Completed in 2000, Norway's fifteen-mile-long Lærdal Tunnel cuts through a mountain range near the village of Lærdalsøyri. To ease drivers' claustrophobia and to prevent the underground monotony from lulling motorists to sleep, the tunnel is punctuated with a series of caverns designed to resemble impending daylight — perhaps that of some distant, blue raspberry sun. Let's take a ride through this subterranean head trip.
As Atlas Obscura explains of Lærdal:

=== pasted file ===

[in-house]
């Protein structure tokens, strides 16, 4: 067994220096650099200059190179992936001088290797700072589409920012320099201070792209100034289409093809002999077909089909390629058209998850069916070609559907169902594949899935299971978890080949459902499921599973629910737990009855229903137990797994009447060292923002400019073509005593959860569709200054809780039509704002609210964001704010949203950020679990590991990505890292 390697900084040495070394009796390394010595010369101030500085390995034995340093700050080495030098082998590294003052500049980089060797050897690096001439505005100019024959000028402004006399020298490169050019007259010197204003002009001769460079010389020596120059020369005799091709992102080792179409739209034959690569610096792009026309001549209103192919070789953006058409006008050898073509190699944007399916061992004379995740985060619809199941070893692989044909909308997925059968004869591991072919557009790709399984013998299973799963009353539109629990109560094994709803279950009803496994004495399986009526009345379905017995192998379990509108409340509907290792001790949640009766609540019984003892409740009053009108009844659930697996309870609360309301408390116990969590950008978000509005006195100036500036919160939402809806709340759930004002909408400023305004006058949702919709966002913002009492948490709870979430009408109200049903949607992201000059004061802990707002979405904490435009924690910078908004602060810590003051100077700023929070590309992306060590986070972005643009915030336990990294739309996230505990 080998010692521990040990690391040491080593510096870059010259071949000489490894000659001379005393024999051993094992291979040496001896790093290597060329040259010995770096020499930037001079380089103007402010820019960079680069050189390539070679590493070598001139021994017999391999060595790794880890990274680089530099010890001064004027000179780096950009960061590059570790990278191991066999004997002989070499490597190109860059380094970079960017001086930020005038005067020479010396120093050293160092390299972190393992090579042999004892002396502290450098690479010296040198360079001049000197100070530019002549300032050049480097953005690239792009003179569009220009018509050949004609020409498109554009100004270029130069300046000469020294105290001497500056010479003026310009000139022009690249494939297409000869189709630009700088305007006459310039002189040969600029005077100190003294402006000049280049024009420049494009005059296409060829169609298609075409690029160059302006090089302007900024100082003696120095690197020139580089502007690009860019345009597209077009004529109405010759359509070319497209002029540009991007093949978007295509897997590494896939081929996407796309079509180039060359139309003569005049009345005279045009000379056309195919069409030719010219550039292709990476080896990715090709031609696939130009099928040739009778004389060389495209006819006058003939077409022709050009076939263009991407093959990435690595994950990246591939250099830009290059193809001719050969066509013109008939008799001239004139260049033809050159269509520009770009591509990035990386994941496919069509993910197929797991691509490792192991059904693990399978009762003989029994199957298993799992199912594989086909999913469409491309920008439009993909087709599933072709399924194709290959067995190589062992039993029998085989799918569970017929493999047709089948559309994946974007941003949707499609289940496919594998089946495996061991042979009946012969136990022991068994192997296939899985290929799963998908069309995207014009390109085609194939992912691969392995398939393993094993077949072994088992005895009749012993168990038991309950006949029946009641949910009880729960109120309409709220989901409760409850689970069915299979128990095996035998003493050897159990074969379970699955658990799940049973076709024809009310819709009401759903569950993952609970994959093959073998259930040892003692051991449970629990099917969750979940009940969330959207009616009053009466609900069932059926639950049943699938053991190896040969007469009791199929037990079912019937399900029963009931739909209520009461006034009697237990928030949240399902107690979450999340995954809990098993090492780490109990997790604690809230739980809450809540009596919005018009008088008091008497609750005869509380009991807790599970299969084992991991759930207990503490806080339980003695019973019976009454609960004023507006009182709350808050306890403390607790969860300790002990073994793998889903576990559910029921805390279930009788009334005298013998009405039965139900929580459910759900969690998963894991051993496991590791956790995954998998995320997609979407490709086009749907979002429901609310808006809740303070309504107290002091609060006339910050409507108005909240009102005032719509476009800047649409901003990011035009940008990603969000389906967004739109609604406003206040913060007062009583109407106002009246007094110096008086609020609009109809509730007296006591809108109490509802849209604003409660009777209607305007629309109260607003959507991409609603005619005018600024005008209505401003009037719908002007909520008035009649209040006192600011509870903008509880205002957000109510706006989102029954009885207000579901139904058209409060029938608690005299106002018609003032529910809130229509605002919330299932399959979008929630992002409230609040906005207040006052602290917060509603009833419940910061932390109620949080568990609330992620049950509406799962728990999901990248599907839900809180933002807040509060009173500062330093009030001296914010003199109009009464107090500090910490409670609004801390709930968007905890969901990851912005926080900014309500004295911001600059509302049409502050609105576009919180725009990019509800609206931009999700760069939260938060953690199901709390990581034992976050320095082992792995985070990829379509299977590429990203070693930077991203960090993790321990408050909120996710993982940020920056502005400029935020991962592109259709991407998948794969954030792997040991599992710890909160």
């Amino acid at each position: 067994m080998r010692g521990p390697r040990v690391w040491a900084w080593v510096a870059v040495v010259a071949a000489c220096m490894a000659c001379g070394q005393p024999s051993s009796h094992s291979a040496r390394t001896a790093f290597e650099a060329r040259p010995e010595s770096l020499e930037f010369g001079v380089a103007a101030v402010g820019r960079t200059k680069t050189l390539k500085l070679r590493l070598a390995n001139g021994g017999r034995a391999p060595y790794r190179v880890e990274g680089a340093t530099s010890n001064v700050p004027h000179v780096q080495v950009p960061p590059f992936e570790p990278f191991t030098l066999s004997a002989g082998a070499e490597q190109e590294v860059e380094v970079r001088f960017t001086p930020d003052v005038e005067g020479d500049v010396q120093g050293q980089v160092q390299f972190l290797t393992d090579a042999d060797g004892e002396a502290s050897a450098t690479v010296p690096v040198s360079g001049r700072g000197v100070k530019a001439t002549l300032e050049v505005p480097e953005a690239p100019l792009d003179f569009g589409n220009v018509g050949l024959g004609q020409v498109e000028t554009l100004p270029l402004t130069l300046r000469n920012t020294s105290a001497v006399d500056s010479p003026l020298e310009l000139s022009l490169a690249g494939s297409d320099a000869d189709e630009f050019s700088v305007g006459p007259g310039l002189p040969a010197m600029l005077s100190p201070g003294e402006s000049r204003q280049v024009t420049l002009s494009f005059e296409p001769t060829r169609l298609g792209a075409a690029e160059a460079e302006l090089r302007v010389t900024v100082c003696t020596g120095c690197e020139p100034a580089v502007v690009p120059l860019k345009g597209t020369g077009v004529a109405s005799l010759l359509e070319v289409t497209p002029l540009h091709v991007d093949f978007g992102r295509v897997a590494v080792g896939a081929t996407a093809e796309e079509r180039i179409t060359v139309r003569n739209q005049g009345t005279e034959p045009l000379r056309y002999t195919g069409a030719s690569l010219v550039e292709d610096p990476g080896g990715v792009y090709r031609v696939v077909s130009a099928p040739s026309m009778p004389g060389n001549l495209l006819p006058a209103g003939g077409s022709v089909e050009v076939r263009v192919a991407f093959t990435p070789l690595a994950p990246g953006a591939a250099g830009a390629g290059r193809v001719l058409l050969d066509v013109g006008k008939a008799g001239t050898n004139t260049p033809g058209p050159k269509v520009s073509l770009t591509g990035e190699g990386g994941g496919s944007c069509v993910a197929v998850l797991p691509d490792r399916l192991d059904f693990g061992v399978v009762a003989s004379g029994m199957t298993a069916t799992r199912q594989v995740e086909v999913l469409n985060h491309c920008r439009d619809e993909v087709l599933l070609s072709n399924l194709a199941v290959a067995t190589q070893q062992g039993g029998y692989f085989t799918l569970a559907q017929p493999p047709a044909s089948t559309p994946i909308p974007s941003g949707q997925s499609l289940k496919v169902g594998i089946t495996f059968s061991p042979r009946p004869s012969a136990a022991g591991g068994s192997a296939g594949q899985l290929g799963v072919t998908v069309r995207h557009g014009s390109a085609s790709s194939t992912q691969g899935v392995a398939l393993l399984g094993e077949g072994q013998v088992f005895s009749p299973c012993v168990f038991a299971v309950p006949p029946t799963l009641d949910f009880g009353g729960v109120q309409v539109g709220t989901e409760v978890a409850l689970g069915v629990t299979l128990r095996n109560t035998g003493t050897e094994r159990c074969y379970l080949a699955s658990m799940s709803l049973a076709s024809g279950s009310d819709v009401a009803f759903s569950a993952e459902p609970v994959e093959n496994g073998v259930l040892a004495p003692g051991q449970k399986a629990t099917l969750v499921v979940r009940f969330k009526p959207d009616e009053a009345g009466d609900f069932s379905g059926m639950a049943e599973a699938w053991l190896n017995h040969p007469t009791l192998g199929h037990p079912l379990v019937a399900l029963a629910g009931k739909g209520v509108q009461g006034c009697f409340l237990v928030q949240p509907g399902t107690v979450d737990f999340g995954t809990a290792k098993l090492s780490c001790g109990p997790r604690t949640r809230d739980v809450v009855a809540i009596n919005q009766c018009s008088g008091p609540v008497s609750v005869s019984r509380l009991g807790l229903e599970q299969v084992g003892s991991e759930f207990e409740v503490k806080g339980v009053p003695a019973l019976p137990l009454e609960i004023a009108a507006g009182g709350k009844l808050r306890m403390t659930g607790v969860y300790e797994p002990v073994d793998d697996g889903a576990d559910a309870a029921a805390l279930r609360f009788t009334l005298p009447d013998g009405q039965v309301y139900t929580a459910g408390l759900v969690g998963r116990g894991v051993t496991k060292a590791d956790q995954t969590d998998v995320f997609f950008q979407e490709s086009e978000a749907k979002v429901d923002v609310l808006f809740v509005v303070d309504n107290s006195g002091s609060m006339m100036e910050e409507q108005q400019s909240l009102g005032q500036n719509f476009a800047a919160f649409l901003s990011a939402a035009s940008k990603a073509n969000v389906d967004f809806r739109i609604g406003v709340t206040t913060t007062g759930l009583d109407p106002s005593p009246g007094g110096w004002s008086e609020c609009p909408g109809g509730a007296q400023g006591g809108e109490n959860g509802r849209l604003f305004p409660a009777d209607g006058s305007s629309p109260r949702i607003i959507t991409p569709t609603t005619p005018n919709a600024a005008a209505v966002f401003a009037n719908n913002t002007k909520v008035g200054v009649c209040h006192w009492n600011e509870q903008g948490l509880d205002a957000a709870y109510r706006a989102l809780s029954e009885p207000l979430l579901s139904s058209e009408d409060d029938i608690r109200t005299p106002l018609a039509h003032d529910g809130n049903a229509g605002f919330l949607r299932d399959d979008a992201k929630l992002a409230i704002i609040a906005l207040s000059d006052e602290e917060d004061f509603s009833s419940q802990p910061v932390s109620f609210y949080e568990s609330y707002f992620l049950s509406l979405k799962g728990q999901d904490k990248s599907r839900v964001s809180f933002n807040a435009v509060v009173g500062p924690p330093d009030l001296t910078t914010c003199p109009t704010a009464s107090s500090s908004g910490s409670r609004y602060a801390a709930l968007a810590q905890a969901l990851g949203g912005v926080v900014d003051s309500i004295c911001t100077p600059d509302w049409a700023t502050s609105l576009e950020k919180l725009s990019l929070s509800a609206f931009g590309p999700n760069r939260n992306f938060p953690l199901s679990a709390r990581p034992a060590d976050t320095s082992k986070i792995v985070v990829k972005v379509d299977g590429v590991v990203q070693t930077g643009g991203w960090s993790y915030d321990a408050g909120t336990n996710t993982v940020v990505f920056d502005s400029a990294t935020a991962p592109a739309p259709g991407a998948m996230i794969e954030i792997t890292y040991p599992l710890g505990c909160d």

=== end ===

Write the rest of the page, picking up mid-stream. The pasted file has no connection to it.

Since it takes the average driver 20 minutes to travel through the tunnel, special design features were added in order to prevent drivers from falling asleep. The tunnel is thus divided into four different sections that are broken up by "mountain caves." The mountain caves are 3.7 miles (6 km) apart and each one is equipped with special lighting that gives off the illusion of driving into daylight.
For some other wacky trips through the transportation infrastructure of Norway, see this seven-hour train ride from Bergen to Oslo set entirely to techno and the 134-hour maritime documentary Hurtigruten condensed into five minutes.